News / Toronto

Toronto to reflect Indigenous history in parks and public places

Part of the process involves naming parks after famous Indigenous people.

Indigenous artist Duane Linklater with part of his public art project near the Lower Don River Trail. The park could soon be renamed The Wonscotonach Parklands, as part of the city’s Indigenous placemaking efforts.

Nick Kozak / Torstar News Service Order this photo

Indigenous artist Duane Linklater with part of his public art project near the Lower Don River Trail. The park could soon be renamed The Wonscotonach Parklands, as part of the city’s Indigenous placemaking efforts.

Toronto is looking to incorporate Indigenous placemaking in parks and public places.

A proposal recently tabled before the city's Aboriginal Affairs Committee details current efforts to showcase Indigenous culture and history in Toronto's green spaces.

"Toronto's parks and public realm are our common grounds," said Jane Arbour, the city's senior communications co-ordinator, in an email. "For these spaces to truly bring us together, they need to reflect all of us and they need to reflect the city's commitment to reconciliation."

The proposal is based on consultations with Indigenous communities regarding how to better reflect their traditions. That includes designated spaces for sacred fires, Indigenous ceremonies and Indigenous art as well as ensuring access to rivers and water courses, Arbour said.

There are also plans to name new parks or rename existing ones in honour of outstanding Indigenous figures.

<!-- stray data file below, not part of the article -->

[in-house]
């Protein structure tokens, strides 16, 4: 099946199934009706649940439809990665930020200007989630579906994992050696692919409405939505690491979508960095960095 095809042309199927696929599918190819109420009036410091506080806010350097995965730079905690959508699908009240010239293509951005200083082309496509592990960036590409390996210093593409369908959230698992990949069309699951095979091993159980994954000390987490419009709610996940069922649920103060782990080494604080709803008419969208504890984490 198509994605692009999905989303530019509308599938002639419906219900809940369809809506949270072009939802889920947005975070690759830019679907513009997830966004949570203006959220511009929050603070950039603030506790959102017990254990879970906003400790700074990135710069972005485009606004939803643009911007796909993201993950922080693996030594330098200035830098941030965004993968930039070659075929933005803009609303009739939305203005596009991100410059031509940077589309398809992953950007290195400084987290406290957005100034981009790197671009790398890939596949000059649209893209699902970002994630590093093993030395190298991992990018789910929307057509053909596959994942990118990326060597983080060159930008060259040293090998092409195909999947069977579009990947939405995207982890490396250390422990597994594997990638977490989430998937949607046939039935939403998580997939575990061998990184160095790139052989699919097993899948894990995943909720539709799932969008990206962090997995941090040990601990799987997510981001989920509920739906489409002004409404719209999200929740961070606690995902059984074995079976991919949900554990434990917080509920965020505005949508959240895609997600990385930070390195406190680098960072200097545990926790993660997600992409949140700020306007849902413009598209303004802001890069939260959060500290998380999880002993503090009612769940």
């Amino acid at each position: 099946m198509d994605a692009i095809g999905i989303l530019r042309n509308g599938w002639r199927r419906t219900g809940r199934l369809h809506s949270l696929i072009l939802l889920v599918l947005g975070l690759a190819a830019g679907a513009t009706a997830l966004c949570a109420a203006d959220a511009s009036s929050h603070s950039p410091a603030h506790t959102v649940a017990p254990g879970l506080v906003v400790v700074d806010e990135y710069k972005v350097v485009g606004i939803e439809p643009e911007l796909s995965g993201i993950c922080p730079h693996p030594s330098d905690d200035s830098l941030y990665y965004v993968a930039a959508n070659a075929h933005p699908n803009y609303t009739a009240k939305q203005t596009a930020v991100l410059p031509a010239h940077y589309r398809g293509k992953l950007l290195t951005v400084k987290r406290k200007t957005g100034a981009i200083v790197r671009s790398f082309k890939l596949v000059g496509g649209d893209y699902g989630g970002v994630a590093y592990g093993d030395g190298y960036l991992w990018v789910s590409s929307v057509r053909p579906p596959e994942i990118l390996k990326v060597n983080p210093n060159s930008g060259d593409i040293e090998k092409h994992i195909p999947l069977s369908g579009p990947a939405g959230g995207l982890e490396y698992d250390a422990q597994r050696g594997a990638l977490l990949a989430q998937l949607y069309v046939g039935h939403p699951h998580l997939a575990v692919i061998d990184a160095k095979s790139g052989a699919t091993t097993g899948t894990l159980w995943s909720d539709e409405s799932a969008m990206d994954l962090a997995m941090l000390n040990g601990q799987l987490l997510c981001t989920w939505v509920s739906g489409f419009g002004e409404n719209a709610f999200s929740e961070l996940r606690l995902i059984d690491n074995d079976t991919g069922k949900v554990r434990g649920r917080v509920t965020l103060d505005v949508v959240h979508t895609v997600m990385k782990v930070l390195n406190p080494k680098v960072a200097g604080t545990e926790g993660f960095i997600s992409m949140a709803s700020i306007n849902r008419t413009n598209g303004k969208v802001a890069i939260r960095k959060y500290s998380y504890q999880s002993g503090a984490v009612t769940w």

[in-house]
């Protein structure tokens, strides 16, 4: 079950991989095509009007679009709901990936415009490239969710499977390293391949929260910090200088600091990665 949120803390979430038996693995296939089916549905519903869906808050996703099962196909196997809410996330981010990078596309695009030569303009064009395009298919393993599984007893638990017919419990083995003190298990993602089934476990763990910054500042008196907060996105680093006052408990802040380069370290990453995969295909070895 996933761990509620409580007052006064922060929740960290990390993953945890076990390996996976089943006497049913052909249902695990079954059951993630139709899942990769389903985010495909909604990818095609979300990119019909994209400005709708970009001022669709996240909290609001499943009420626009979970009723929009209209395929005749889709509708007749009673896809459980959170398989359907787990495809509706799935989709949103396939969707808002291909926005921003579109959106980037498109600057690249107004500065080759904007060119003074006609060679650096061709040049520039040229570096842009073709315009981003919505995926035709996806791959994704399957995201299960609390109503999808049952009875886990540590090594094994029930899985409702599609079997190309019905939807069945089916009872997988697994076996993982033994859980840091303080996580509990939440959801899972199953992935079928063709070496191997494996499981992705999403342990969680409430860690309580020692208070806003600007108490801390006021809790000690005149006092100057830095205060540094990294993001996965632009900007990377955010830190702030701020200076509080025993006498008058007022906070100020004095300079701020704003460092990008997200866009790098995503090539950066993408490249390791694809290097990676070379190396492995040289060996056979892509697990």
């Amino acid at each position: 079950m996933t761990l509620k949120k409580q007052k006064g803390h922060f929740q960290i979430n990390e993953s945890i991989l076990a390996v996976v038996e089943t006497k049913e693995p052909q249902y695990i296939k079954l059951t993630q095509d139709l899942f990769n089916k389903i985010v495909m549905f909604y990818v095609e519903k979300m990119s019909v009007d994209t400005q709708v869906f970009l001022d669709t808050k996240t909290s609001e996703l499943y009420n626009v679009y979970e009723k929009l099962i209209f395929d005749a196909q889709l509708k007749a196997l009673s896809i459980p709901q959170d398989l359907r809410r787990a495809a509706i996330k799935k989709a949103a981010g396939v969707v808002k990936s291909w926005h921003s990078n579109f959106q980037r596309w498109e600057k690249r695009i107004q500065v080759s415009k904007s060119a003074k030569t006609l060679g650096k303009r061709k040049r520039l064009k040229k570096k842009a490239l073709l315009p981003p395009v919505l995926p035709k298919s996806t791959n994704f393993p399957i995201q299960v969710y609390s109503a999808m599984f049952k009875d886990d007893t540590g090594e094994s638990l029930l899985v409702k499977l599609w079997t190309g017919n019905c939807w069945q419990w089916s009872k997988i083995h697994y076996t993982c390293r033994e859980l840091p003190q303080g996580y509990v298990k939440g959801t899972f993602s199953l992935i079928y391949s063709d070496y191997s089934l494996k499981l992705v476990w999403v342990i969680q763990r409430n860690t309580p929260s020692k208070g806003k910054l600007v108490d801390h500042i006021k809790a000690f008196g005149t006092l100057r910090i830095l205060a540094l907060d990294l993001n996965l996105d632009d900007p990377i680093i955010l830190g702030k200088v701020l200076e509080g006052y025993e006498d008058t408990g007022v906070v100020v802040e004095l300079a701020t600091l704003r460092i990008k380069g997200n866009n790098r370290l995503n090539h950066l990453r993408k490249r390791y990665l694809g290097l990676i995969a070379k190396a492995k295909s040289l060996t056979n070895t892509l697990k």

For example, a 1.6-acre public park proposed at a new development near Yonge and Wellesley will be named the Dr. Lillian McGregor Park. The name was chosen after a public survey last year. McGregor, who came from the Whitefish River First Nation, was the first Indigenous woman to receive an honorary doctorate from the University of Toronto. Her work as a nurse and community leader was vital in promoting Indigenous culture in the city.

Another proposal is to change the name of the Lower Don Parklands (also called the Don River Valley Park or the Superpark) to The Wonscotonach Parklands. Wonscotonach is an Anishinaabe name meaning "black burnt grounds" or "area previously swept by fire" and is what The Mississaugas of the New Credit First Nations people originally called the park in Toronto's east end. The park is now home to a number of sculptures by artist Duane Linklater.

"By bringing Indigenous culture and tradition into the design and stewardship of our parks and public spaces, we aim to ensure that our First Nations, Métis and Inuit communities can see themselves and their traditions reflected in the city around them," Arbour added.

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